Posted by USDAgov on 2011-10-03 02:21:16

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Lean Healthcare – Why Does It Work For Some And Not For Others?

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There has been a growth in the use of Lean in Healthcare but is it always delivering the desired returns? Experts are being brought in to support Healthcare “Lean” programmes but are they leaving the organisations with robust new processes and the competencies to deliver Continuous Improvement? We see a premium for Trusts when their imported experts successfully transfer knowledge, develop staff skills and help enhance the right culture for leading and embedding improvement and experience is already showing that the focus on simple effectiveness does not automatically lead to long term improvements or the most effective processes.

The same is true outside healthcare for organisations in manufacturing where “Lean” has its roots but where it is nowhere near as ubiquitous as many assume. Indeed, many manufacturing companies that were “going Lean” fell by the wayside on their journey and the government continues to invest heavily in helping manufacturers to implement Lean more effectively and to develop the underpinning skills that are required to embed the change.

The NHS can learn from the experiences in manufacturing, not only of those who succeeded but also of those who failed to realise benefits. Already some of the problems experienced in manufacturing are becoming evident in healthcare. For example we have seen some organisations focusing solely on ‘Rapid Improvement Events’ (i.e. the implementation of the improvements) without preparing effectively (i.e. designing the improvements) or setting up systems to maintain and embed the desired new ways of working. This (error) approach to “Lean” can convert Rapid Improvement Events into ‘Rapid Ram Raids’ where:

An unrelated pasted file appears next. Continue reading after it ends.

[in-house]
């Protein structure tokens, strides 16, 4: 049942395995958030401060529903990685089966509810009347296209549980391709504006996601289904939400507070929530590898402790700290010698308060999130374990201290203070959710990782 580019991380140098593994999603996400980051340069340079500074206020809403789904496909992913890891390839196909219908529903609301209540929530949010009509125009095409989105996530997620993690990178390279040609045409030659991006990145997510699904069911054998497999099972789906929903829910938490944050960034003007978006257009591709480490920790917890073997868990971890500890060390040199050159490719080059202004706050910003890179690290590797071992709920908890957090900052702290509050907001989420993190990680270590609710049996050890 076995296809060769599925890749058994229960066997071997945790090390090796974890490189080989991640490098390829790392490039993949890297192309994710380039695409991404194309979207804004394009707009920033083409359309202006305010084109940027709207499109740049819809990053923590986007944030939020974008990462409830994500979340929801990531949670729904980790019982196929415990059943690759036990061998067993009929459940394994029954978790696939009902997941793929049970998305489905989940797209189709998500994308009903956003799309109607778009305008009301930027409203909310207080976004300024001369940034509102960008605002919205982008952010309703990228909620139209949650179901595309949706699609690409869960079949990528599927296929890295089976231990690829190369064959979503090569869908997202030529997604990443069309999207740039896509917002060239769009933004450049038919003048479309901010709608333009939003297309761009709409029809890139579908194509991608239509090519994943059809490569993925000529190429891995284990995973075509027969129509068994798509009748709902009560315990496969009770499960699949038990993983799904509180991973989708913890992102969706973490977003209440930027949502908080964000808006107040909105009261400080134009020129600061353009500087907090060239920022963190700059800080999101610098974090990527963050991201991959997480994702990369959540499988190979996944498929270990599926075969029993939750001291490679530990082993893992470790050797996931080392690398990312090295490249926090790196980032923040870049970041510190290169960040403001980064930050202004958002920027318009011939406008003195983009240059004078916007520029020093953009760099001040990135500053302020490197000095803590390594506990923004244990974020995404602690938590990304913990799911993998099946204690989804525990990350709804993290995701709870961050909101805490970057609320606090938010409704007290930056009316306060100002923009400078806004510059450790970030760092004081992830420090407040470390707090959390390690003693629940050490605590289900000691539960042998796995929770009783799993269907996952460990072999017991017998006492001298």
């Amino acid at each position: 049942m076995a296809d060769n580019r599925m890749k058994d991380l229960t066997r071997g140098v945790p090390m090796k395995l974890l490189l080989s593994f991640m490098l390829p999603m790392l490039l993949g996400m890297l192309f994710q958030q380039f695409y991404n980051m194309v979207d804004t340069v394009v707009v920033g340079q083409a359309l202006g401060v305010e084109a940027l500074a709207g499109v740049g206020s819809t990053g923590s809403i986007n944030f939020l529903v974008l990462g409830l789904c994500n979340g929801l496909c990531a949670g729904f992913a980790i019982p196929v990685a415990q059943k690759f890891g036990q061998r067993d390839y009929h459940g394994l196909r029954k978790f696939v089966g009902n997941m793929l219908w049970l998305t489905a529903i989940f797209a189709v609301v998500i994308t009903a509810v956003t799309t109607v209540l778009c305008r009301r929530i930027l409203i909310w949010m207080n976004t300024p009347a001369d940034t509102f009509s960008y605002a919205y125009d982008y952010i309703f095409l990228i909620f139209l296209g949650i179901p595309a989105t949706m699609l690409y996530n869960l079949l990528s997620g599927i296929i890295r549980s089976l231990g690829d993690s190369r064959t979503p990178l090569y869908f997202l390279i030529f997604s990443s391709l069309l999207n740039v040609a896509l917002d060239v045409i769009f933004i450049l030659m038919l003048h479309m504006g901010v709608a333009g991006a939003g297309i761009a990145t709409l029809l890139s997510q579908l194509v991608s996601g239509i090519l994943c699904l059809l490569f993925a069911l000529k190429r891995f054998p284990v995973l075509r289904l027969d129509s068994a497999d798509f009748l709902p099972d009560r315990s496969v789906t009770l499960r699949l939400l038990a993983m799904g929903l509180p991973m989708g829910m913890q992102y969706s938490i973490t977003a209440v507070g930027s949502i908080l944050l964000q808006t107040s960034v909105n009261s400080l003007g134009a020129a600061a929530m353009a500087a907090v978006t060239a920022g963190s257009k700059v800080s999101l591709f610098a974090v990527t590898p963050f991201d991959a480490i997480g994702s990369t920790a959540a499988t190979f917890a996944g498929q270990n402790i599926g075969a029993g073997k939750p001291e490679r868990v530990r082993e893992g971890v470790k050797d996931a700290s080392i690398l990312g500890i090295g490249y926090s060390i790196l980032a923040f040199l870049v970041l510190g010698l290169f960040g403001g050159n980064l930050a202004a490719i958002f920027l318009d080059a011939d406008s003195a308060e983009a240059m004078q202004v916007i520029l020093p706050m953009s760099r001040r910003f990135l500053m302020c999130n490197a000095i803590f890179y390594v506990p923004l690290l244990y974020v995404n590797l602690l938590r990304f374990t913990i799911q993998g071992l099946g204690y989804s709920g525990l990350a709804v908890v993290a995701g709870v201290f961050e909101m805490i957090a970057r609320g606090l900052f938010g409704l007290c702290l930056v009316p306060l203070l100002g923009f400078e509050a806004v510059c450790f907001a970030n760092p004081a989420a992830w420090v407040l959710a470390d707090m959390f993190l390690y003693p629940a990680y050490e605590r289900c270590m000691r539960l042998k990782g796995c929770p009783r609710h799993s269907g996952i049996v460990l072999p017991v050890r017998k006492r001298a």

o Improvements quickly occur BUT are not sustained.

o New risks are introduced (i.e. patient safety).

The organisation wide outcome is a loss of inertia, misunderstanding and lack of buy-in, etc, resulting in negative staff attitudes toward “Lean”.

Learning from manufacturing – Why has Lean not always delivered?

Some key reasons why Lean has failed to embed itself in some manufacturing companies are because the organisations have failed to:

o Set out an agreed vision and plan at the start

o Understand how the whole pathway functions prior to moving to ‘Rapid Improvement Events’

o Build sufficient internal expertise and relying too heavily on external consultancy support

o Engage the team effectively and a failure to recognise the need to change attitudes (cultures) at the same time as changing processes

Whilst these same “Lean” failure modes are starting to manifest themselves in healthcare organisations, there are specific ‘failure modes’ unique to healthcare which need to be considered.

It is obvious the way that processes are organised and operated contribute to the success of healthcare organisations in delivering an effective patient experience and high quality patient care. They also create a unique pattern of patient safety risks. Some risks are more obvious (e.g. infection) whilst others are less obvious or are hidden (e.g. failure to transfer information between organisations in a timely manner) which can lead to an adverse event occurring.

Current ways of working will include risk / patient safety management … Read More

Kid RUNS AWAY from home

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Dad did a prank on Alex and took his head set and gave it to Ryan and Alex runs away from home Thank you everybody for watching and thank you all of your …